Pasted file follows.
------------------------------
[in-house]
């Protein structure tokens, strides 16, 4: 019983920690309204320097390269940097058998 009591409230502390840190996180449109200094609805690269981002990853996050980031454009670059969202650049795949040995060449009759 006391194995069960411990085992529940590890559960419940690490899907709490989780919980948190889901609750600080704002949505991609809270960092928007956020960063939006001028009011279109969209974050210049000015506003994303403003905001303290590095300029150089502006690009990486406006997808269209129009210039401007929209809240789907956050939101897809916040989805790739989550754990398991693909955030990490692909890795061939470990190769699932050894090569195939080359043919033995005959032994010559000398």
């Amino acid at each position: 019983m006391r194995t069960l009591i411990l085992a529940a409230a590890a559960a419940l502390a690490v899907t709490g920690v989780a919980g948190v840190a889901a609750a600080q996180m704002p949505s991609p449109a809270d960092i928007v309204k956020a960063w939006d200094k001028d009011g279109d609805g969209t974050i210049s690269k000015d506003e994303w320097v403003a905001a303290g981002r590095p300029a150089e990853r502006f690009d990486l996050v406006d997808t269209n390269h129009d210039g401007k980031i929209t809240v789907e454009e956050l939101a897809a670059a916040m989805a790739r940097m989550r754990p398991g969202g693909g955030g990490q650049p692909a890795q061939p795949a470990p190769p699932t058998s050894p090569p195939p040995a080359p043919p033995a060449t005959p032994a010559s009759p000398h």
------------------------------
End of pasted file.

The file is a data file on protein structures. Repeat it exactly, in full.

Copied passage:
[in-house]
């Protein structure tokens, strides 16, 4: 019983920690309204320097390269940097058998 009591409230502390840190996180449109200094609805690269981002990853996050980031454009670059969202650049795949040995060449009759 006391194995069960411990085992529940590890559960419940690490899907709490989780919980948190889901609750600080704002949505991609809270960092928007956020960063939006001028009011279109969209974050210049000015506003994303403003905001303290590095300029150089502006690009990486406006997808269209129009210039401007929209809240789907956050939101897809916040989805790739989550754990398991693909955030990490692909890795061939470990190769699932050894090569195939080359043919033995005959032994010559000398």
């Amino acid at each position: 019983m006391r194995t069960l009591i411990l085992a529940a409230a590890a559960a419940l502390a690490v899907t709490g920690v989780a919980g948190v840190a889901a609750a600080q996180m704002p949505s991609p449109a809270d960092i928007v309204k956020a960063w939006d200094k001028d009011g279109d609805g969209t974050i210049s690269k000015d506003e994303w320097v403003a905001a303290g981002r590095p300029a150089e990853r502006f690009d990486l996050v406006d997808t269209n390269h129009d210039g401007k980031i929209t809240v789907e454009e956050l939101a897809a670059a916040m989805a790739r940097m989550r754990p398991g969202g693909g955030g990490q650049p692909a890795q061939p795949a470990p190769p699932t058998s050894p090569p195939p040995a080359p043919p033995a060449t005959p032994a010559s009759p000398h």